The London Food Revolution
Earlier today I saw ‘Best Before’, a new short documentary film which explores and explains the impact of rising food prices on the local economy and community. The film uses several London-based case studies to fully illustrate just how unsustainable our food system is.
Over the past 20 years food prices in the UK have risen by 26%, far greater than inflation. Surely this is good news for the food producers who really need the money, right? Wrong. Whilst market prices have increased, the returns for producers in the global south have diminished. UK supermarket giants satisfy shareholders’ demands for constant growth by squeezing the price that food producers receive.
Furthermore, deregulation of trade in the 1980s, pursued actively by Thatcher and Reagan, meant supermarkets, and thus UK consumers, became increasingly reliant on imported food, which now makes up 42% of our market. As a consequence, we are now more dependent on the use of unsustainable resources, especially oil, to produce, package and transport food. The finite nature of oil creates inflationary pressures on food prices which, once more, are passed onto the consumer.
Tim Lang’s view that the ‘era of cheap food is over’ best summarises the initial message given in ‘Best Before’ – that we have a bleak future. However, there is hope on the horizon, in the shape of local food producers in London and the surrounding counties. Groups such as Cultivate London, Growing Communities, Fareshare grow, cultivate and sell their own produce on the markets. In doing so, they dramatically reduce the amount of oil used and ensure employment opportunities within the local community. This is a really good example of food sovereignty in action.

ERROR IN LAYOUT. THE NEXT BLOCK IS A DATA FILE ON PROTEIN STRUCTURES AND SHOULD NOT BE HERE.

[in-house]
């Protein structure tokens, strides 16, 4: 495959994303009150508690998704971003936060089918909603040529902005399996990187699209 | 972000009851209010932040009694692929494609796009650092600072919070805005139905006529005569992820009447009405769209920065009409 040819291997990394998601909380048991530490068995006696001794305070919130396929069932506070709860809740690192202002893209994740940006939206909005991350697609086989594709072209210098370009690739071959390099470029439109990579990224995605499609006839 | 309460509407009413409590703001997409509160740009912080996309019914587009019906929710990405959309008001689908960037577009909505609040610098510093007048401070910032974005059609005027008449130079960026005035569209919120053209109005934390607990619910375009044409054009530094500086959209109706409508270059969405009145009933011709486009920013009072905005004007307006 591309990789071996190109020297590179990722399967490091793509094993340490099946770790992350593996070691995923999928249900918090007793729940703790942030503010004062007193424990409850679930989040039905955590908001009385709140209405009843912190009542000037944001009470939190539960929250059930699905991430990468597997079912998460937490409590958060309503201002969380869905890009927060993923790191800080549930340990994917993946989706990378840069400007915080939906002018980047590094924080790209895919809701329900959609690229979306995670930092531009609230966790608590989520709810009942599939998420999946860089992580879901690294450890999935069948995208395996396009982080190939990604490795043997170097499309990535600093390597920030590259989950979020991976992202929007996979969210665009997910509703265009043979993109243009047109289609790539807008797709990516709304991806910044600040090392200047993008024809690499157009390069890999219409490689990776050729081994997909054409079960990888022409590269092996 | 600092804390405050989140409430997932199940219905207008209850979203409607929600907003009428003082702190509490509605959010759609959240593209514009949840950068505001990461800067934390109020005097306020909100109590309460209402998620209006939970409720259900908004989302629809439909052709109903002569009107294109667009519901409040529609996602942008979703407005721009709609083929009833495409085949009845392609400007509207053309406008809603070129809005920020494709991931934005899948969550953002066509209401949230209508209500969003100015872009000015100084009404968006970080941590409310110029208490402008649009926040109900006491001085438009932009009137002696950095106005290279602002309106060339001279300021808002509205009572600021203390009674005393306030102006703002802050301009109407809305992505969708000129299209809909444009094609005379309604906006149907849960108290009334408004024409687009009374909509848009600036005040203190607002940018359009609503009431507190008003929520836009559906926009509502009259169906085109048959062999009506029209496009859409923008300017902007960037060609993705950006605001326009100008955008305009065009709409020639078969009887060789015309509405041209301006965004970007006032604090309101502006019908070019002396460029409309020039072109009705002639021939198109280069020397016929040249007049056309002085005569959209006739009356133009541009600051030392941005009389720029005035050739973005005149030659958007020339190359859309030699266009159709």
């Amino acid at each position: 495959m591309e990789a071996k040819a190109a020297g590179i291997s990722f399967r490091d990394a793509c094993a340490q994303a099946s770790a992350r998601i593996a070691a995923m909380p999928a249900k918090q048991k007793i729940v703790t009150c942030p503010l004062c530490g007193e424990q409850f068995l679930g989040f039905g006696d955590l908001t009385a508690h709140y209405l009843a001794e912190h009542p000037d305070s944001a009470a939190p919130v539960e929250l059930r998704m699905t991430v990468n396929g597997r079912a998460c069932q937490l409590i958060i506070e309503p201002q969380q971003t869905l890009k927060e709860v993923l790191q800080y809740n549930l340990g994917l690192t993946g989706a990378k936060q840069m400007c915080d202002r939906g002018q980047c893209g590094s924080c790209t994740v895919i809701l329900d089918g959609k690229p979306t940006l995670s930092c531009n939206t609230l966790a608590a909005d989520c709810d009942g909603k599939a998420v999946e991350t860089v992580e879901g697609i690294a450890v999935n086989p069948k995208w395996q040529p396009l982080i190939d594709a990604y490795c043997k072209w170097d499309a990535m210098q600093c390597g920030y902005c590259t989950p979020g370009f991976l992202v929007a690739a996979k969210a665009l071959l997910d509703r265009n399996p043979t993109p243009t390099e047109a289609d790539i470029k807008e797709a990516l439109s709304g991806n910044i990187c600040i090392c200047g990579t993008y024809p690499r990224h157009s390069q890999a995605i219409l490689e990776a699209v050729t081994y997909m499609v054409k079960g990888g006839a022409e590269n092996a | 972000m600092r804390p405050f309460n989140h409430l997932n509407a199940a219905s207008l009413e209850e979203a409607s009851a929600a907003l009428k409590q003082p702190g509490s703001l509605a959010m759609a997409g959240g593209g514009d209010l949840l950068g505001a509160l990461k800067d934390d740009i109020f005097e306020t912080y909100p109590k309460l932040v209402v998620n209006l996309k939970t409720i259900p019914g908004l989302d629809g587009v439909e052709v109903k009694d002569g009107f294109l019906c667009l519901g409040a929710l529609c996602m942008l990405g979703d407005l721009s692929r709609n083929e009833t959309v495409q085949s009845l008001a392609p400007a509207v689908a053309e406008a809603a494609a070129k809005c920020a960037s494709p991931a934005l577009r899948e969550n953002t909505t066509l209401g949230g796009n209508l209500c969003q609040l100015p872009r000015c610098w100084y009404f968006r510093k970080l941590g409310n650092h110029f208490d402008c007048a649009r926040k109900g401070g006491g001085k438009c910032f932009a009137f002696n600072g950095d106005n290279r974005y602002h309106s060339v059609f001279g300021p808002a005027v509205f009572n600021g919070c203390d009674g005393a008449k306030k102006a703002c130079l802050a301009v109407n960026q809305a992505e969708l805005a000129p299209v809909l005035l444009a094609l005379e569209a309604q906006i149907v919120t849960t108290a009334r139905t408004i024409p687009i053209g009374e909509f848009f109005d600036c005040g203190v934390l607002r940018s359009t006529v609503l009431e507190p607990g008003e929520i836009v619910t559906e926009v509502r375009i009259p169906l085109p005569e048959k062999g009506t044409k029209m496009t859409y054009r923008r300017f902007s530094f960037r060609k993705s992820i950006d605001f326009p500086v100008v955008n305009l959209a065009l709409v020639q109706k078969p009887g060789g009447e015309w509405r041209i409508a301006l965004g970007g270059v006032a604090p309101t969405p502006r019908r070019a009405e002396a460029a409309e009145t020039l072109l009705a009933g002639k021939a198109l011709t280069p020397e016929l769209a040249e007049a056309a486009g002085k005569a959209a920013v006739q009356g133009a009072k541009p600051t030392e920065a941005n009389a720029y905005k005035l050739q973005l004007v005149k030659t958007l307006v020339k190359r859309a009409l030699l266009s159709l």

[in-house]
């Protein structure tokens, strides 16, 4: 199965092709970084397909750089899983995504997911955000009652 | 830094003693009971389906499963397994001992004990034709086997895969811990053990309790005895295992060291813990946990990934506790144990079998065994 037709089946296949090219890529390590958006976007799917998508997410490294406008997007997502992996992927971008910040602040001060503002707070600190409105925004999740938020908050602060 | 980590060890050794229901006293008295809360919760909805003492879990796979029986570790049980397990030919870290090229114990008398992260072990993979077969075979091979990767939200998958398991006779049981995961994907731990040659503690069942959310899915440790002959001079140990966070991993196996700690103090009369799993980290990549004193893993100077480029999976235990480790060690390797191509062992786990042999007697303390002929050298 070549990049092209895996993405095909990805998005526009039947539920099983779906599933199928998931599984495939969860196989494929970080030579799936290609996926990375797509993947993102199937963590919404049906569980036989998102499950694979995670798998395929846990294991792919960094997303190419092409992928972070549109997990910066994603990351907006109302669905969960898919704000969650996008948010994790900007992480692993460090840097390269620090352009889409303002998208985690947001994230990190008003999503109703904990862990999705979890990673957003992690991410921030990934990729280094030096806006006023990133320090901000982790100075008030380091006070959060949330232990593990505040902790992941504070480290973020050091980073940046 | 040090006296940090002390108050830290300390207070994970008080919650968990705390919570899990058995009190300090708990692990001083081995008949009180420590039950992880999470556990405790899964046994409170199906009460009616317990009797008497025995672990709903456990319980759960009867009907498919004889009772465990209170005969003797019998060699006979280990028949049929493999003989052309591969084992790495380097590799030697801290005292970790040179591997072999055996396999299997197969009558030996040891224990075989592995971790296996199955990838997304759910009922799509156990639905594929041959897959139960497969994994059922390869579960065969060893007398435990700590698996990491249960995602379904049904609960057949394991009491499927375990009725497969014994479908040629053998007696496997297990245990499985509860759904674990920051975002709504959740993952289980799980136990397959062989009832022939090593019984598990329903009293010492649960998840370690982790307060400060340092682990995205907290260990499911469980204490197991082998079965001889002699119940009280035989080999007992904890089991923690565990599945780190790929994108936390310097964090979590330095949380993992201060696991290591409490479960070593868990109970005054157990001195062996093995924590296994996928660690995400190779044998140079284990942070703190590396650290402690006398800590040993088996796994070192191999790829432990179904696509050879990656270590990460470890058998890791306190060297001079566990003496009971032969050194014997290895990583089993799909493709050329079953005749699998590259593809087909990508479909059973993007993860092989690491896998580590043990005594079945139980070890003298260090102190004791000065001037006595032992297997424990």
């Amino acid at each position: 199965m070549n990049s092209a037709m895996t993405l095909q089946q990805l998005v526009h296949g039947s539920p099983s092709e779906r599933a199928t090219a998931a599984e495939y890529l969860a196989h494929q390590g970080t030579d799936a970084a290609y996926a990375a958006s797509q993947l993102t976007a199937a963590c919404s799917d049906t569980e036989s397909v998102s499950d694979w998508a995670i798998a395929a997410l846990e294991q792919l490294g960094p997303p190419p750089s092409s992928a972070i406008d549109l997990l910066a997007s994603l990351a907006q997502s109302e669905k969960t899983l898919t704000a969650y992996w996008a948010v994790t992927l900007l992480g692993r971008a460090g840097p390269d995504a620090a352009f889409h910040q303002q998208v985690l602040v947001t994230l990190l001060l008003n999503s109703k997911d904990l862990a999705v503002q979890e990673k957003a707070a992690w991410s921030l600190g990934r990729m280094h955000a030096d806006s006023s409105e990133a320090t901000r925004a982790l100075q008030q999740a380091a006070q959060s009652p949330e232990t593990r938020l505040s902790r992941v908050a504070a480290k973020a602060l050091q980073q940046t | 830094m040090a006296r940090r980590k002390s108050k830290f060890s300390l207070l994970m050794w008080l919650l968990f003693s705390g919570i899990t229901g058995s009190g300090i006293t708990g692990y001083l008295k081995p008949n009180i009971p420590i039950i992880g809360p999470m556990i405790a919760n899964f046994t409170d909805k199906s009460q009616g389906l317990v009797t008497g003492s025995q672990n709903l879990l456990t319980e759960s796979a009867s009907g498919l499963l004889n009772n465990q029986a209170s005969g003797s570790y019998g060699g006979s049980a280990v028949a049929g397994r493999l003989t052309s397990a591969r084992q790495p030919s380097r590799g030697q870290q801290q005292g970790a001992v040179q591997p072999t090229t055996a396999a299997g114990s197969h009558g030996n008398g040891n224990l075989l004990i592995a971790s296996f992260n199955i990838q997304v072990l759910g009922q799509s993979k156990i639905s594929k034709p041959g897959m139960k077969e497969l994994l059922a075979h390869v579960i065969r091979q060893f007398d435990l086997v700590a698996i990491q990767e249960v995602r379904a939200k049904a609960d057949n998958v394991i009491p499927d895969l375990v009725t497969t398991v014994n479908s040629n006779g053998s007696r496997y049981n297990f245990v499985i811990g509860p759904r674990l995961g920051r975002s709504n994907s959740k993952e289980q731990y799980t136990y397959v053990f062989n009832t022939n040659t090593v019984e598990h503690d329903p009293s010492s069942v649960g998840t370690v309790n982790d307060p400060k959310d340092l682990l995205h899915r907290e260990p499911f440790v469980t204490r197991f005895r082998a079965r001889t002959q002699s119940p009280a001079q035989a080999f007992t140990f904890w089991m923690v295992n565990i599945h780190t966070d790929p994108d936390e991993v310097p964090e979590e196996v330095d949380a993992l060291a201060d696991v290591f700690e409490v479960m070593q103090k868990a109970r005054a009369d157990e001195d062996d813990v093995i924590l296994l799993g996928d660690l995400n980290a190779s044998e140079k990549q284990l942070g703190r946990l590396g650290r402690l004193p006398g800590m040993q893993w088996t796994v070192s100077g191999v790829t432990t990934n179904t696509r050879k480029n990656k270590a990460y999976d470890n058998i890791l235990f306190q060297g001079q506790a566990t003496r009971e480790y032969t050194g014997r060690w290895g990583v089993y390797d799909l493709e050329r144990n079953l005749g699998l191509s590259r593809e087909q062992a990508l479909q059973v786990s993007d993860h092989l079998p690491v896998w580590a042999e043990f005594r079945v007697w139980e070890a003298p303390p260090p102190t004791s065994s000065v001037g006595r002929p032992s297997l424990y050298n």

Operating on the basis of an 80% domestic, 20% imported food structure, these local producers show how it is possible to have a sustainable, post-oil economy in which consumers pay a fair price, and producers receive a fair price.
So why don’t we just campaign for the government to change the law? Well, they are seemingly unwilling to do so, as Felicity Lawrence implies: ‘if you really want a sustainable food system for the UK, and Europe, and the World… you would break up the extraordinary concentrations of wealth and power, which are at every level’.
‘Best Before’ leaves you with one clear message: it is up to you to change the way the world works. So, if you haven’t already, Best Before will make you tear up those clubcards and grow your own vegetables.
The World Development Movement supports the UK Food Sovereignty Movement. Find out more about it here.